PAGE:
The red liquid pumping through your arteries and veins is actually composed of tens of trillions of microscopic red blood cells. These cells give your blood a crimson hue, and carry oxygen throughout your entire body to ensure your organs and muscles can function properly.
Red blood cells are shaped like donuts with no hole in the middle (so, danishes?) and act as tiny transports for even tinier O2 molecules. The distance between your lungs and your pinky toe makes for one heck of a ride, so your blood cells use a protein called hemoglobin as a way to keep oxygen from falling off along the way.
What is Hemoglobin?
Hemoglobin is the stuff that helps oxygen stick to your blood cells. Hemoglobin is an iron-containing protein that exists inside each and every red blood cell, and it acts like a magnet for oxygen while they surf around your circulatory system.
Given that your blood normally contains between 20-30 trillion red blood cells, it’s nearly impossible to figure out if you don’t have enough. Your smartphone calculator probably can’t even count that high.
However, it’s possible to quantify how much hemoglobin is in your body. Because it’s present in all of your red blood cells, hemoglobin is a good indicator of the health of your blood.
The AnemoCheck app is designed to measure your hemoglobin levels to determine if you’re anemic—mostly because it’s a lot easier than trying to track down trillions of missing blood cells.
What About Iron?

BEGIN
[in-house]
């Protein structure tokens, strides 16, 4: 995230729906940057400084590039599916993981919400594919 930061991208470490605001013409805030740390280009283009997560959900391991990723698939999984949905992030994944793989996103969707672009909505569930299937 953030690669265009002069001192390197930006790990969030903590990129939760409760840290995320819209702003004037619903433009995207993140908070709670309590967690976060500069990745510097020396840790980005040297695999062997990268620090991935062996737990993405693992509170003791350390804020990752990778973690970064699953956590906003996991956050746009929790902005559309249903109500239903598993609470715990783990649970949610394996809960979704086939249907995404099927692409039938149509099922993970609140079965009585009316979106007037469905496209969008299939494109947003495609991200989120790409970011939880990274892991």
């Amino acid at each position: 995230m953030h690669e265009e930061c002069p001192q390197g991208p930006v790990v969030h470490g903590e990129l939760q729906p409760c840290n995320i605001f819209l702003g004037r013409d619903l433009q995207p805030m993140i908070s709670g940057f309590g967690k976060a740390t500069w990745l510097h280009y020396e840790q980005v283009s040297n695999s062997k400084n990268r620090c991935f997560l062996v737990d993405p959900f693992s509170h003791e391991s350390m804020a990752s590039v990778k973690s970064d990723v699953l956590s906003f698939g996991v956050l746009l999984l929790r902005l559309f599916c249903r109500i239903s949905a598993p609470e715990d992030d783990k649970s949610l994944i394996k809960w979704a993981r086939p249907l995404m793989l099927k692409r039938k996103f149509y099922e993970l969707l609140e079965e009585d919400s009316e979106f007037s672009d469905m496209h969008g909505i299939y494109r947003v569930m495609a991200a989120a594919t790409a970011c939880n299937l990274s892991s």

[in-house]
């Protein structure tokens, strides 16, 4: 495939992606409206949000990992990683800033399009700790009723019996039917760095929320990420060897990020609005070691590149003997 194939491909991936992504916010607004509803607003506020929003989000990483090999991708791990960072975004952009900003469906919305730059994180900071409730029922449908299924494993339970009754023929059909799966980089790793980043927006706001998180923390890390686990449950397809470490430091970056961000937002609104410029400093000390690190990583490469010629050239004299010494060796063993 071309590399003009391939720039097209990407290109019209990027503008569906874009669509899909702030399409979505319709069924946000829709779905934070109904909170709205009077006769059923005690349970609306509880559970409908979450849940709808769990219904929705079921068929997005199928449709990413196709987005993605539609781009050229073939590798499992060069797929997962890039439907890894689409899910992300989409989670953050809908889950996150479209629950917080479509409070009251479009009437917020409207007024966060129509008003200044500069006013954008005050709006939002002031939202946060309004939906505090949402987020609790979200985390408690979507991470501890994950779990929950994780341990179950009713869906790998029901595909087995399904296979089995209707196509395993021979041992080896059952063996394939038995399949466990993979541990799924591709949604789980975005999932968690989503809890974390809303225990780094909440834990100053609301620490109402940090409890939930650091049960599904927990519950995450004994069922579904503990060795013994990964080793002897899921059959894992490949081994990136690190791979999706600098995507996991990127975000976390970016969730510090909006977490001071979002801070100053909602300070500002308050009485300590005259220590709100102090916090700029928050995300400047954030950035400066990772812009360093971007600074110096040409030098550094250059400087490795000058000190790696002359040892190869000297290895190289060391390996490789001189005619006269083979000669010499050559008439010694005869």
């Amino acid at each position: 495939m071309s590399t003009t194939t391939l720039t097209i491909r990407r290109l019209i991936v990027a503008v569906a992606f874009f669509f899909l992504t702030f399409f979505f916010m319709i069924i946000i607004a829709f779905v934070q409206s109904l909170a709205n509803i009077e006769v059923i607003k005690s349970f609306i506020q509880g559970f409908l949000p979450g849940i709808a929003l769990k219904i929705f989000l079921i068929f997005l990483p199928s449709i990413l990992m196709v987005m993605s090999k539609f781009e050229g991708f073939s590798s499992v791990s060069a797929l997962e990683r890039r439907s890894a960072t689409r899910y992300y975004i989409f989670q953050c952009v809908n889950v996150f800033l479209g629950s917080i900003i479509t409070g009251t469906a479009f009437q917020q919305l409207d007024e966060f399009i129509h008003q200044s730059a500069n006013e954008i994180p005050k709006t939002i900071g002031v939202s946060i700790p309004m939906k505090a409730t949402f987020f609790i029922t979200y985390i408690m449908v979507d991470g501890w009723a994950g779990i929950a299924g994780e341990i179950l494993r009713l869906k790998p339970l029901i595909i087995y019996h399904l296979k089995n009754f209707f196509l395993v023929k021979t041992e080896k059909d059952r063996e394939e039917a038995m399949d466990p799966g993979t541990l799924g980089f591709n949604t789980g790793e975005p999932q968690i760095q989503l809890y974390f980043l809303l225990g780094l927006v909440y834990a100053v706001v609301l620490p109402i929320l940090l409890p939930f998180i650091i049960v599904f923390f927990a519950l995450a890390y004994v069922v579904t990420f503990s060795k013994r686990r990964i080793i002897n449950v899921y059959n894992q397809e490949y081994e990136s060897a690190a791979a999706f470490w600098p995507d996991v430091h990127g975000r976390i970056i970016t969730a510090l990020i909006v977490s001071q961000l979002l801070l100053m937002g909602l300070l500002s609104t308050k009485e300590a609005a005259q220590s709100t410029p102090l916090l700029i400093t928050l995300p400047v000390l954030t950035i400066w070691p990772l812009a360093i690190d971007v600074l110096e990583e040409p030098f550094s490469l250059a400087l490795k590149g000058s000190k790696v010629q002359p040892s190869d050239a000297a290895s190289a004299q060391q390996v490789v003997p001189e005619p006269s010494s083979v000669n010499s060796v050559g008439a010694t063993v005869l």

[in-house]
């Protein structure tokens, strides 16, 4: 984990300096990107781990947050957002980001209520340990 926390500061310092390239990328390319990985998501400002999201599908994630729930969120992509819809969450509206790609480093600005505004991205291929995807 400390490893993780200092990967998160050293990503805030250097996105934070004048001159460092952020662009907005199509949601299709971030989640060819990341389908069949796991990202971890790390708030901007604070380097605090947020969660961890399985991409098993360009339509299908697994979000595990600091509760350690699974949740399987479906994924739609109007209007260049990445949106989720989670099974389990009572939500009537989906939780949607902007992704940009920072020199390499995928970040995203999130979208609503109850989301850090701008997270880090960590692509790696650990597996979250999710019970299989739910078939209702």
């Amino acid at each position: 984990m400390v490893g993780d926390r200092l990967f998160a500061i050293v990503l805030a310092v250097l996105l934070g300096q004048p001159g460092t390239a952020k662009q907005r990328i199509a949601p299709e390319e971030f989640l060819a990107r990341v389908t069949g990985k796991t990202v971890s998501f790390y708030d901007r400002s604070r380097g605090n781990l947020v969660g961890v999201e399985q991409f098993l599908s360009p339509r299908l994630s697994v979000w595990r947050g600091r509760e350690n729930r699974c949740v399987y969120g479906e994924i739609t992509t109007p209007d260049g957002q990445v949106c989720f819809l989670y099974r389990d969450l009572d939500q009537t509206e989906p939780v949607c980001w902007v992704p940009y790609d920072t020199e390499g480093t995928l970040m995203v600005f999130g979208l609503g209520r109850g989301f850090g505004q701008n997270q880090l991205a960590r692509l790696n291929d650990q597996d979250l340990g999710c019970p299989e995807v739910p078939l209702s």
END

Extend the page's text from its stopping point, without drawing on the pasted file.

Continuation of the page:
Let’s bring it all together. Your blood carries oxygen around your body, and it uses hemoglobin like the safety bar on a roller coaster to keep O2 safely inside the car at all times. While the safety bar on a real coaster may be made of steel, your cells build hemoglobin using mineral iron.
The most important thing to understand is that your body can’t make hemoglobin without enough iron (and several other important vitamins). If you don’t get enough mineral iron through your diet, or have a predisposition to lower iron levels, that can affect your red blood cell production. Low iron levels lead to low hemoglobin levels, which equals fewer healthy red blood cells, which is the definition of anemia.
There’s a little bit more to it, but we’ll save that for another blog post.
Your New Vital Sign
AnemoCheck uses cutting-edge technology to measure your hemoglobin levels—and by extension, your healthy red blood cells— to give you a more clear picture of your overall health. It’s more than just anemia— hemoglobin is affected by multiple different factors, and measuring your levels can help you gain a deeper understanding of your body.
Wearable devices that measure your heart rate and blood pressure have given people more access to their health than ever before. Sanguina empowers you to measure your new vital sign, hemoglobin, to help spot the warning signs of anemia to put control of your health at your fingertips.
But how do those amazing fingernail selfies work? You’ll just have to wait to find out.